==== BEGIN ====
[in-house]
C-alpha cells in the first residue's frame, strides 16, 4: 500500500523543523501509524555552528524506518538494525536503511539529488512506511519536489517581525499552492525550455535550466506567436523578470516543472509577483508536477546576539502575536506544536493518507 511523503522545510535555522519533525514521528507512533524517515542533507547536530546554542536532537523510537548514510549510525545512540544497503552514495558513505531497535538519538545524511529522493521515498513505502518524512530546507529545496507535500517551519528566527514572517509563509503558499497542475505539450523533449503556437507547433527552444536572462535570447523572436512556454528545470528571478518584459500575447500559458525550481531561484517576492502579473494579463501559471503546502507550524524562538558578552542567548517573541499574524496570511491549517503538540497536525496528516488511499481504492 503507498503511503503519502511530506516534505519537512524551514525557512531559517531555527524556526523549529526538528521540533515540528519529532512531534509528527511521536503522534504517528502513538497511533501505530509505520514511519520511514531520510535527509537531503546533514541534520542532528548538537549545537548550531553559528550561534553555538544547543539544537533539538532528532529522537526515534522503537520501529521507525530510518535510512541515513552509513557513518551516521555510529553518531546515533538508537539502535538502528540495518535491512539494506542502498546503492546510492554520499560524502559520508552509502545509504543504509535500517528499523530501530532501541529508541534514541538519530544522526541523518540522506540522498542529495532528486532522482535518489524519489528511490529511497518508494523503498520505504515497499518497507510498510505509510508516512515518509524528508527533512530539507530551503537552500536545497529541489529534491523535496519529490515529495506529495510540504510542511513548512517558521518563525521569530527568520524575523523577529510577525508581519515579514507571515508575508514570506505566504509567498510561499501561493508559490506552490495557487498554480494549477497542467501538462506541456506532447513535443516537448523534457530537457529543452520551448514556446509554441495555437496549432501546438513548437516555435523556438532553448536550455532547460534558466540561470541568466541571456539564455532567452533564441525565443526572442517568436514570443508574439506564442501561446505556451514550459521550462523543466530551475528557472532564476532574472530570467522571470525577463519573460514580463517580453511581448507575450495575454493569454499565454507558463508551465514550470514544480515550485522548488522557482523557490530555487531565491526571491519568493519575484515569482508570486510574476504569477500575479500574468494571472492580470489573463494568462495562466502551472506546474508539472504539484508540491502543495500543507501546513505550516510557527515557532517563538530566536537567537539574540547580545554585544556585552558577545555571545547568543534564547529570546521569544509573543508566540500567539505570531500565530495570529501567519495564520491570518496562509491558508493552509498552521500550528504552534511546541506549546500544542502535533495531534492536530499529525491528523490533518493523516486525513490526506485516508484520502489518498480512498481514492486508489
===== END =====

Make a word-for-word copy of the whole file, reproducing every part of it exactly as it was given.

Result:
[in-house]
C-alpha cells in the first residue's frame, strides 16, 4: 500500500523543523501509524555552528524506518538494525536503511539529488512506511519536489517581525499552492525550455535550466506567436523578470516543472509577483508536477546576539502575536506544536493518507 511523503522545510535555522519533525514521528507512533524517515542533507547536530546554542536532537523510537548514510549510525545512540544497503552514495558513505531497535538519538545524511529522493521515498513505502518524512530546507529545496507535500517551519528566527514572517509563509503558499497542475505539450523533449503556437507547433527552444536572462535570447523572436512556454528545470528571478518584459500575447500559458525550481531561484517576492502579473494579463501559471503546502507550524524562538558578552542567548517573541499574524496570511491549517503538540497536525496528516488511499481504492 503507498503511503503519502511530506516534505519537512524551514525557512531559517531555527524556526523549529526538528521540533515540528519529532512531534509528527511521536503522534504517528502513538497511533501505530509505520514511519520511514531520510535527509537531503546533514541534520542532528548538537549545537548550531553559528550561534553555538544547543539544537533539538532528532529522537526515534522503537520501529521507525530510518535510512541515513552509513557513518551516521555510529553518531546515533538508537539502535538502528540495518535491512539494506542502498546503492546510492554520499560524502559520508552509502545509504543504509535500517528499523530501530532501541529508541534514541538519530544522526541523518540522506540522498542529495532528486532522482535518489524519489528511490529511497518508494523503498520505504515497499518497507510498510505509510508516512515518509524528508527533512530539507530551503537552500536545497529541489529534491523535496519529490515529495506529495510540504510542511513548512517558521518563525521569530527568520524575523523577529510577525508581519515579514507571515508575508514570506505566504509567498510561499501561493508559490506552490495557487498554480494549477497542467501538462506541456506532447513535443516537448523534457530537457529543452520551448514556446509554441495555437496549432501546438513548437516555435523556438532553448536550455532547460534558466540561470541568466541571456539564455532567452533564441525565443526572442517568436514570443508574439506564442501561446505556451514550459521550462523543466530551475528557472532564476532574472530570467522571470525577463519573460514580463517580453511581448507575450495575454493569454499565454507558463508551465514550470514544480515550485522548488522557482523557490530555487531565491526571491519568493519575484515569482508570486510574476504569477500575479500574468494571472492580470489573463494568462495562466502551472506546474508539472504539484508540491502543495500543507501546513505550516510557527515557532517563538530566536537567537539574540547580545554585544556585552558577545555571545547568543534564547529570546521569544509573543508566540500567539505570531500565530495570529501567519495564520491570518496562509491558508493552509498552521500550528504552534511546541506549546500544542502535533495531534492536530499529525491528523490533518493523516486525513490526506485516508484520502489518498480512498481514492486508489